Badlands alumni reunion tobe celebrated July 13 and 14
Contacts are now being made toclasses being honored this year incelebrating the 39th school reunionof Wall, Quinn and Wasta schoolson July 13 and 14.All alumni teachers and friendsare invited to attend the reunionbut need not have graduated fromany of the three schools to attend.Classes being honored this yearfrom those ending in the two, suchas 1932, 1942, 1952 and 1962 etc.The alumni committee will belisting names last of June of thosewho will be attending the schoolunion.Bud Estes will be celebrating his75th year of graduating in 1937.Mark you calendar of this yearsalumni celebration.
corant@gwtc.net 
 
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Area News
Section A • Pennington County Courant • May 10, 2012•
Page 3
May 11-12-13-14:The Three Stooges
(PG)
Fri: 8:00 p.m. Sat: 8:00 p.m.Sun: 1:30 p.m.Mon: 7:00 p.m.
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May 18-19-20-21:American Reunion (R)May 25-26-27-28:The Pirates: Band of Misfits (PG)June 1-2-3-4:The Avengers (PG-13)June 8-9-10-11:The Lucky One (PG-13)June 15-16-17-18:What To ExpectWhen You’re Expecting (PG-13)
 
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corant@gwtc.net 
Finalists named for the 2012Leopold Conservation Award
Sand County Foundation, theSouth Dakota Cattlemen’s Associa-tion and the South Dakota Grass-land Coalition are pleased to an-nounce the finalists for the 2012Leopold Conservation Award.“The high caliber of nominees forthe Leopold Conservation Award,year after year, is an indicationthat South Dakota’s natural re-sources are in good hands,” saidBrent Haglund, president, SandCounty Foundation. “The nomineesand finalists for the 2012 awardare all highly dedicated to a landethic that will help to ensure thatthe land, water and wildlife in theircare will flourish for future gener-ations.”The Leopold Conservation Award, named in honor of world-renowned conservationist AldoLeopold, is comprised of $10,000and a Leopold crystal. The award ispresented annually in eight statesto private landowners who practiceresponsible land stewardship andmanagement.The 2012 finalists, listed alpha-betically, are (brief bios appearbelow):•Arneson Family, PerkinsCounty•Gary & Amy Cammack, MeadeCounty•Ray & Linda Gilbert, HardingCounty•Jim & Karen Kopriva, ClarkCountyThe Leopold Conservation Awardrecipient will be announced in late April and formally recognized No-vember 28 at the South DakotaCattlemen’s Association’s AnnualConvention in Pierre.The Leopold Conservation Awardin South Dakota is sponsored by American State Bank, BelleFourche River Watershed Partner-ship, Daybreak Ranch, Ducks Un-limited, Farm Credit, MillbornSeeds, Natural Resources Conser-vation Service (NRCS), Partnersfor Fish and Wildlife, the Ras-mussen Leopold Fund, SouthDakota’s Conservation Districts,the South Dakota Department of Environment and Natural Re-sources, the South Dakota FarmBureau Federation, the SouthDakota Department of Game, Fishand Parks, the South DakotaGrassland Coalition, the SouthDakota State University Founda-tion, The Lynde and Harry BradleyFoundation, The Nature Conser-vancy and World Wildlife Fund(WWF).For more information, pleasevisit www.leopoldconservation-award.org.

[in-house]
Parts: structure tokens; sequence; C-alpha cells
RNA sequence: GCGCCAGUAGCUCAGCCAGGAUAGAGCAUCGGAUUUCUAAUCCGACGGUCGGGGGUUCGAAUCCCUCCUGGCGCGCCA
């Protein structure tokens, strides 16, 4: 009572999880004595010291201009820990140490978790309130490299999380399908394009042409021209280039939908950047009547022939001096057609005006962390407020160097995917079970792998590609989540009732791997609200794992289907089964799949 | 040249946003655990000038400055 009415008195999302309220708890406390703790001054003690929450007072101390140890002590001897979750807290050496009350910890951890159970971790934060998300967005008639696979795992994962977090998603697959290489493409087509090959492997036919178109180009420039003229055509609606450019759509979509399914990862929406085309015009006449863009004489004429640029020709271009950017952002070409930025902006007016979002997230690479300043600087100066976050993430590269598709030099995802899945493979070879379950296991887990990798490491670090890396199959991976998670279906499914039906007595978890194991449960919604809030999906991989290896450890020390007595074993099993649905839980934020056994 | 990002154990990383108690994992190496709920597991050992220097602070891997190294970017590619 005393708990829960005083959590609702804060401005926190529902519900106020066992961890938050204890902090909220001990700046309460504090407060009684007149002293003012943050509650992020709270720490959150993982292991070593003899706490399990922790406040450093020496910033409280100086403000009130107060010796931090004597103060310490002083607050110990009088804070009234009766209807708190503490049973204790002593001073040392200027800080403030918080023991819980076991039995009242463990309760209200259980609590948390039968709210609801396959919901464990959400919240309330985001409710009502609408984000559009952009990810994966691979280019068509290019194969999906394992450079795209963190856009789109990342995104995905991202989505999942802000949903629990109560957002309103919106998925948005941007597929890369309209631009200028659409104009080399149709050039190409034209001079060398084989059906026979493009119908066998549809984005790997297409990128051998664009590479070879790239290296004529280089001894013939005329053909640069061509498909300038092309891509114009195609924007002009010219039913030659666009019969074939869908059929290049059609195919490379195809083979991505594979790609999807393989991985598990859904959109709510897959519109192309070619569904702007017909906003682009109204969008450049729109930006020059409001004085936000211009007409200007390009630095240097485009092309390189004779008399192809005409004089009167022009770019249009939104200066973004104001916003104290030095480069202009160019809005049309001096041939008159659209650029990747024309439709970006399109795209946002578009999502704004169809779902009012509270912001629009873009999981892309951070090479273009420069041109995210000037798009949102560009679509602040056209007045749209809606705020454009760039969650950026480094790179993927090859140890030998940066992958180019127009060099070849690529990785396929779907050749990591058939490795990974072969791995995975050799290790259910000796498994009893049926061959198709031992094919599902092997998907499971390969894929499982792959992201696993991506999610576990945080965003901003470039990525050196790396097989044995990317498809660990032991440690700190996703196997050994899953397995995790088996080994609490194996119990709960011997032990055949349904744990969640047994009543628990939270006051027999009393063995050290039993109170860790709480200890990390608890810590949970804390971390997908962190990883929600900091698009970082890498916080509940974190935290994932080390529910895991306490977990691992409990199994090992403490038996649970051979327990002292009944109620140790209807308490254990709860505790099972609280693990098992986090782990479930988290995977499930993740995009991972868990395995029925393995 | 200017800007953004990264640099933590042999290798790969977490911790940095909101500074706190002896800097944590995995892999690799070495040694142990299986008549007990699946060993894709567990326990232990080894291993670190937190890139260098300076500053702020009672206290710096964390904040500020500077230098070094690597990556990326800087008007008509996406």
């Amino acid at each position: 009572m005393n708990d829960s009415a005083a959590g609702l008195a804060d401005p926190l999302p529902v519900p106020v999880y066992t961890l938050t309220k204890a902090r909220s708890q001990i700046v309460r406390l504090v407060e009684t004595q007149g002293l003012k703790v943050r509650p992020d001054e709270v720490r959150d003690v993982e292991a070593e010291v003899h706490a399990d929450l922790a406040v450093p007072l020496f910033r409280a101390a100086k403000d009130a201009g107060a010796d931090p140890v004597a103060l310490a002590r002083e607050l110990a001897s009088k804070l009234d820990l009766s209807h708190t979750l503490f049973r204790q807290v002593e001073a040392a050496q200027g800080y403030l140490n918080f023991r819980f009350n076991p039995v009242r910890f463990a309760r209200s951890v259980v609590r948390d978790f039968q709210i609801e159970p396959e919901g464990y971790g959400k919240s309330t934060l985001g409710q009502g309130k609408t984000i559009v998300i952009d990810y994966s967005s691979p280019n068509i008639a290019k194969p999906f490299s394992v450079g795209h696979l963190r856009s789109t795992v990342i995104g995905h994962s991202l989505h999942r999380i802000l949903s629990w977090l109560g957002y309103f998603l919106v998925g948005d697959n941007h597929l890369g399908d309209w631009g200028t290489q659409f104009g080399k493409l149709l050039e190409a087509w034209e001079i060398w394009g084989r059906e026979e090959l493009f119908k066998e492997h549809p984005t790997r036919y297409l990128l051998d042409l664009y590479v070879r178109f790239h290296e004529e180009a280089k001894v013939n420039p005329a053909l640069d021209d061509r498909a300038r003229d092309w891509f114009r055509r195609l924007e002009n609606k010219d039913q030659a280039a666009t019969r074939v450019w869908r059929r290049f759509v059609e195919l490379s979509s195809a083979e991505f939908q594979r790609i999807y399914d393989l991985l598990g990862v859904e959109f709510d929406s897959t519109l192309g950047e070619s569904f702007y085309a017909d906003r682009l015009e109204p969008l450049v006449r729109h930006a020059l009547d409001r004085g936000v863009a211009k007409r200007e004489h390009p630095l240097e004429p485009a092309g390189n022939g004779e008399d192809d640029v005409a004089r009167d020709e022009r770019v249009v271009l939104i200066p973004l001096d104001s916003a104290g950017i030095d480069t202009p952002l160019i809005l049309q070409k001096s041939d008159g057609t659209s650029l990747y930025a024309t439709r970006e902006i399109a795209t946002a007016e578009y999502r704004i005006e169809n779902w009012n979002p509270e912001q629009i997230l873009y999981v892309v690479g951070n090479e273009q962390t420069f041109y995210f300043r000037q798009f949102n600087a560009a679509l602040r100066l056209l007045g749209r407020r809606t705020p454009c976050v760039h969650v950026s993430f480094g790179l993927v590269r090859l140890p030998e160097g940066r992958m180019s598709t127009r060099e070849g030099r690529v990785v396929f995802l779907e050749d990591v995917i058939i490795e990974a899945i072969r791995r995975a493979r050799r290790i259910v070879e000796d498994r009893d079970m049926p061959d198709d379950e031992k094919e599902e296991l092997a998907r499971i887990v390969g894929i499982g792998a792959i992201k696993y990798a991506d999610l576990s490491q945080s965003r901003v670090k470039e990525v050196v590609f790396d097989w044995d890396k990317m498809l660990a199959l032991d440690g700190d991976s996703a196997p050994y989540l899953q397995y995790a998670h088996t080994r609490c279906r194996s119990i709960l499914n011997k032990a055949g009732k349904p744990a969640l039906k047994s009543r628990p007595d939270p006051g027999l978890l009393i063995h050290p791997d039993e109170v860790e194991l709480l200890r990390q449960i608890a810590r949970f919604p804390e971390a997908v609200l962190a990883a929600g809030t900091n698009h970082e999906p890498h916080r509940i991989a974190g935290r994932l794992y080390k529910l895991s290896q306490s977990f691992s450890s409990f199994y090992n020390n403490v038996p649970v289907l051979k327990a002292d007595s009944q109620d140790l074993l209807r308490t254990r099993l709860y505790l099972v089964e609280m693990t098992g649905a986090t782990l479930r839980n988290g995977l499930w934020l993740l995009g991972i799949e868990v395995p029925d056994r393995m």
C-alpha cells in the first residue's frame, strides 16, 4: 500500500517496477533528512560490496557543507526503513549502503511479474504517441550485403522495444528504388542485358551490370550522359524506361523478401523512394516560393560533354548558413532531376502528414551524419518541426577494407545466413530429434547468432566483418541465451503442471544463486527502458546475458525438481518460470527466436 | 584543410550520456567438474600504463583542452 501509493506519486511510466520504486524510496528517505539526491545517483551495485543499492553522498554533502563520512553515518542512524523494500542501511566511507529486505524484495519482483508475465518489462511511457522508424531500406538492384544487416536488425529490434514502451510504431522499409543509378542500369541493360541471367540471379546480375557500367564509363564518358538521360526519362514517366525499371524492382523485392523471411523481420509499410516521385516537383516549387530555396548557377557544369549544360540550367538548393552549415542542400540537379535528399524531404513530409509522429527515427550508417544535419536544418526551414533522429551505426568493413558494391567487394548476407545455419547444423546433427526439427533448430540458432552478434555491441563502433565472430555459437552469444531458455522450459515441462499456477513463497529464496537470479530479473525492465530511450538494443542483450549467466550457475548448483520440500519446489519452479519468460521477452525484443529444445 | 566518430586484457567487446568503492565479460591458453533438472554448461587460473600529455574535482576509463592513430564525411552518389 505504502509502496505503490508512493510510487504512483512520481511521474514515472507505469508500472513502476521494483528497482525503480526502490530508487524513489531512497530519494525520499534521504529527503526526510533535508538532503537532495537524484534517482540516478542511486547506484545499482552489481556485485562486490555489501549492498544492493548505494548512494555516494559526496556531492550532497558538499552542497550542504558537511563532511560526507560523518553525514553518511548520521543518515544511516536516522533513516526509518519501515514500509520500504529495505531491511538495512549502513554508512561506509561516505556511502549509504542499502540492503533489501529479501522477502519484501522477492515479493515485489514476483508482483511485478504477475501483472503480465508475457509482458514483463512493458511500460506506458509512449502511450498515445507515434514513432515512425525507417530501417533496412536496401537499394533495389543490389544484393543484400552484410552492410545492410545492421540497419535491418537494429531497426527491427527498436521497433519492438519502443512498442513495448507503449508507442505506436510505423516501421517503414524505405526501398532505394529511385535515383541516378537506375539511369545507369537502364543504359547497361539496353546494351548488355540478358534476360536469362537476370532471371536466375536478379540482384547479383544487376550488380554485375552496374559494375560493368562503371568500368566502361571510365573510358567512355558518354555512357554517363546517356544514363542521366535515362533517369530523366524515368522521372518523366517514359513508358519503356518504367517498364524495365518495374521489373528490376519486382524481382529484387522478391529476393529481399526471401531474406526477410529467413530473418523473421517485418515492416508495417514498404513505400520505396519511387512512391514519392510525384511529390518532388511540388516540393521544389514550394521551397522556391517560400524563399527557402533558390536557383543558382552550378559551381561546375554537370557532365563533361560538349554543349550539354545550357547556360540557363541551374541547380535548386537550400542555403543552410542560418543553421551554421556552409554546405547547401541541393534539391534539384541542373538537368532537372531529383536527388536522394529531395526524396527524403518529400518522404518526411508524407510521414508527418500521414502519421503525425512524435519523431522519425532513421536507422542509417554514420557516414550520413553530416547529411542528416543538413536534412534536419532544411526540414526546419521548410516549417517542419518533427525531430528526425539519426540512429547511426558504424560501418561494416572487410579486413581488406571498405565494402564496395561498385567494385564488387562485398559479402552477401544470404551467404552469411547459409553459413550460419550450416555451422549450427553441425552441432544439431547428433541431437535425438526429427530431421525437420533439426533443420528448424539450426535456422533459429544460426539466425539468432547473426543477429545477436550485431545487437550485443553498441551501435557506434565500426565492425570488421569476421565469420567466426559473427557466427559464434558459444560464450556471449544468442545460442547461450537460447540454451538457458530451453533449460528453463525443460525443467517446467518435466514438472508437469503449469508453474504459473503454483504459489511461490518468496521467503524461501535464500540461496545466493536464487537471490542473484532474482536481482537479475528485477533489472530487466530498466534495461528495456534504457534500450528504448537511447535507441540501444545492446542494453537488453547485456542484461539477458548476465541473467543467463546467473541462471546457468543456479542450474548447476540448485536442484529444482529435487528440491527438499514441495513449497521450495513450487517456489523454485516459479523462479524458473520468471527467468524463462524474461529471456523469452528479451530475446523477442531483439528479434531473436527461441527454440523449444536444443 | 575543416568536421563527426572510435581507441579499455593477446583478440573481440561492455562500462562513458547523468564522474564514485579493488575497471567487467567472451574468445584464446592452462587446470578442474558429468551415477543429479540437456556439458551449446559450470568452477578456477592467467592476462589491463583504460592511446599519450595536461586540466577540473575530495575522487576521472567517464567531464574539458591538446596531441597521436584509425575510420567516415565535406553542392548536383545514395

Gary and Amy Cammack(Meade County)
Gary and Amy Cammack operatetheir 7,000-acre ranch under a phi-losophy that involves improvingthe range, creating wildlife habitat,conserving energy and building aproductive and profitable cattlebusiness. The Cammacks planted20,000 trees over the past 27 years.They believe that the plantings andisolation of riparian areas can pro-vide wildlife habitat, as well as pro-tection for livestock along theperimeters of the shelterbelts. Inaddition, they are building a water jet system to plant willow and cot-tonwood shoots, providing addedprotection to livestock and wildlife.Gary and Amy also take pride inrecycling materials for agriculturalpurposes. For instance, their watertanks are all made out of old equip-ment tires. They also were amongthe first ranchers to install V-wind-breaks from reject metal they buyfrom steel mills. These 10 foot high,96 foot long, V-shaped windbreaksprovide protection from theweather but also keep cattle out of creek bottoms, resulting in fewernutrients in the water and lesstrampling of vegetation in riparianareas.
Jim and Karen Kopriva (ClarkCounty)
Jim and Karen Kopriva’s ranch,which they operate with their son,Lee, is located near Raymond andconsists of approximately 2,000acres. Initially, the Koprivas weregrain farmers but economics and afondness for cattle prompted thefamily to transition their croplandto grassland and hayland over thepast decade. Today, just 130 acresare no-tilled and cropped. The re-maining acreage consists of nativerangeland, seeded pastures andhayland. The Koprivas utilize ro-tational grazing, which has helpedthem increase grazing by 50 per-cent. Their rotational grazingstrategy includes cross fencing andwater developments, such as tworural water pipelines that are de-signed to utilize geothermal heatto provide ice-free water for thecattle in remote areas. The familyuses controlled burns to combat in-vasive species. They also havetheir herd graze cover crops andcrop residue, taking grazing pres-sure off of their pastures and help-ing to lower costs and dependenceon harvested and purchased feed.The Koprivas enhance wildlifehabitat on their ranch by leavingsome acres on each quarter of theirland for wildlife-friendly enhance-ments such as tree belt and extrawide fencerows.